Theresa Hughes, a 30-year-old Worcester resident, had a breakthrough with her horse, Kai. Hughes said Kai, a buckskin mustang rescued from a Texas kill lot, would flatten his ears when she first approached him with the rope. By the last session, after six weeks of work, she was able to lead him through the enclosed space.

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“You did such a good job,” she told Kai, patting him after they emerged from the pen.

Hughes said she has gained patience and confidence from working with Kai, as well as camaraderie with the other veterans.

She’s a student at Worcester State University, and she said being around students a decade younger can be frustrating. She bites her tongue when she hears them complain about homework, and she tries to remember her military training on transitioning back into civilian life: Don’t be too forward, harsh, or loud. But around the other veterans, she said, she can be herself.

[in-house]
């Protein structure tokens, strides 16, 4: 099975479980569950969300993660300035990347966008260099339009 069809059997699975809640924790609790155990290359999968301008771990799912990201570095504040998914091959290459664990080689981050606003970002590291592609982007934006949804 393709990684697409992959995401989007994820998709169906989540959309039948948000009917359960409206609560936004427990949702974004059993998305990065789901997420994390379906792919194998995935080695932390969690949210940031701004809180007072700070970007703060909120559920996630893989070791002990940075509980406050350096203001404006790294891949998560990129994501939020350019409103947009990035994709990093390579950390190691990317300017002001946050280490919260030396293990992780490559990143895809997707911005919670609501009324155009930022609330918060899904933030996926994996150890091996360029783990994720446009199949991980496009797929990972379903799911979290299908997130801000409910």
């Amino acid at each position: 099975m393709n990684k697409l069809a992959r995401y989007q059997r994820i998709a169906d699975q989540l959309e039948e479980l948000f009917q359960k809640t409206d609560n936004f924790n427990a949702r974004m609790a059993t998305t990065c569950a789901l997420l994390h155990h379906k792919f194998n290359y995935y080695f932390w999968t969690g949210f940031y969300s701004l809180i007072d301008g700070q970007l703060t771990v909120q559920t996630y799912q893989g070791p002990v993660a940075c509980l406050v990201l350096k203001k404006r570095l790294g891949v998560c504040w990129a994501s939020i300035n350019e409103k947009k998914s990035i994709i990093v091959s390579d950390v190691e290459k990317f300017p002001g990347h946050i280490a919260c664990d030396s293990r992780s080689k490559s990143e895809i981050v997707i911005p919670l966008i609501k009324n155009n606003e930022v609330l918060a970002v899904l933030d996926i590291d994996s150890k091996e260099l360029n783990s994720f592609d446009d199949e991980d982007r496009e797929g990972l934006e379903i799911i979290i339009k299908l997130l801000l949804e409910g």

Veteran Theresa Hughes bonded with Kai at the last session of the beginner program after weeks of difficulty approaching the horse.Carlin Stiehl for The Boston Globe

Scott Cousland, 57, said he’s also gained confidence through the program. At the last session, the Framingham veteran worked with Spirit, a gray thoroughbred whom Cousland described as the leader of the herd, something he couldn’t have imagined doing when he started the program.

Cousland, who struggled with drugs and alcohol while in the Army as a satellite network controller, said the horses have helped him set personal boundaries. He sees a Veterans Affairs mental health counselor twice a month, but he said, “Getting horse therapy helped more than my human counselor did. No disrespect. He’s a great guy.”

Cousland said he sometimes brings his mother, whose depression worsened after the death of her sister, to the farm, and she visibly brightens after spending time with the herd.